A Far Eastern leopardess and her cubs, which had not been seen on camera before, were captured by a trail camera near a tree where animals leave their marks in the northern part of Land of the Leopard National Park. In all, 11 animal species have been spotted near the ‘marking tree' at various times.
Trail cameras captured an Amur tiger, brown and Himalayan bears, boars, deer, weasel, badger, hare, fox and even a hedgehog near the Schmidt birch, listed in the Russian Red Data Book. However, the most interesting footage was of a family of Far Eastern leopards, Leo 48F and her three cubs.
Unlike most other animals that marked the tree, the spotted predators decided not to join the dialogue. Hiding from potential enemies, the cautious mother did not leave her mark and led the cubs further away. However, the curious youngsters inspected the marks to learn how prey or a threat can smell.
"Such a ‘marking tree' is a convenient place to collect and transfer information in the animal world; it is part of what researchers call the biological signal field. Animals leave their urine, fur and claw marks, exchanging information about their species, sex and even age. They leave messages about everything: when they are looking for a mate, claiming their territory, etc." said Yekaterina Blidchenko, an engineer and researcher at Vorontsov Land of the Leopard and a zoologist at the Tiger Centre.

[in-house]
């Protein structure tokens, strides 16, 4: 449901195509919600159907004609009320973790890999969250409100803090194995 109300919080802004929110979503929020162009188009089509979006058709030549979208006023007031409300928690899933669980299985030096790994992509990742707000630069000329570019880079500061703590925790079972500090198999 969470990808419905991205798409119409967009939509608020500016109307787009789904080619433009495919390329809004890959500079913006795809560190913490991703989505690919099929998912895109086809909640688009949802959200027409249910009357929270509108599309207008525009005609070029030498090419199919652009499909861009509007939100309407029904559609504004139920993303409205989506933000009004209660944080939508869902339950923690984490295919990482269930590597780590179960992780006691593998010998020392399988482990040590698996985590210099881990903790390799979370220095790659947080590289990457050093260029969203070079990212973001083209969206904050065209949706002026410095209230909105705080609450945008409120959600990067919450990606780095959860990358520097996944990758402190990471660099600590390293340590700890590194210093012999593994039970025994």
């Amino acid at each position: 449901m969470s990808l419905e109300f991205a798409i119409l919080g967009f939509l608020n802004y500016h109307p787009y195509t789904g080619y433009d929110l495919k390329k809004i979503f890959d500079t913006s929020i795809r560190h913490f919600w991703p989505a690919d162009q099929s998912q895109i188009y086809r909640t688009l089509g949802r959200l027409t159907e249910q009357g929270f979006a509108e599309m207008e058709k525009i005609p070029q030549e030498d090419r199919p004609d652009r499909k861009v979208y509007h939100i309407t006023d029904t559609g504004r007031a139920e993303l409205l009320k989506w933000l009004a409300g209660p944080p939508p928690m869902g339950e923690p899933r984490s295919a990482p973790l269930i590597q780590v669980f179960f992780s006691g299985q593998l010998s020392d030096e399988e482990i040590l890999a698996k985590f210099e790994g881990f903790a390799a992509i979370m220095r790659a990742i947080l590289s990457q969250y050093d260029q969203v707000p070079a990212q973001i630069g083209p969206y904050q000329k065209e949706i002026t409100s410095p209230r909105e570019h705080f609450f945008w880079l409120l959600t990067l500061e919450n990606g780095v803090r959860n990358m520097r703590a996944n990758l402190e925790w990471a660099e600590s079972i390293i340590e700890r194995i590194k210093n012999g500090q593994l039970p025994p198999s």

Experts say that the popularity of the tree among so many animals is not an accident. The tree stands out in the landscape and can be seen well by all forest inhabitants. The trail camera installed nearby has captured animals walking the path and also provided valuable information about the social behaviour of wild animals.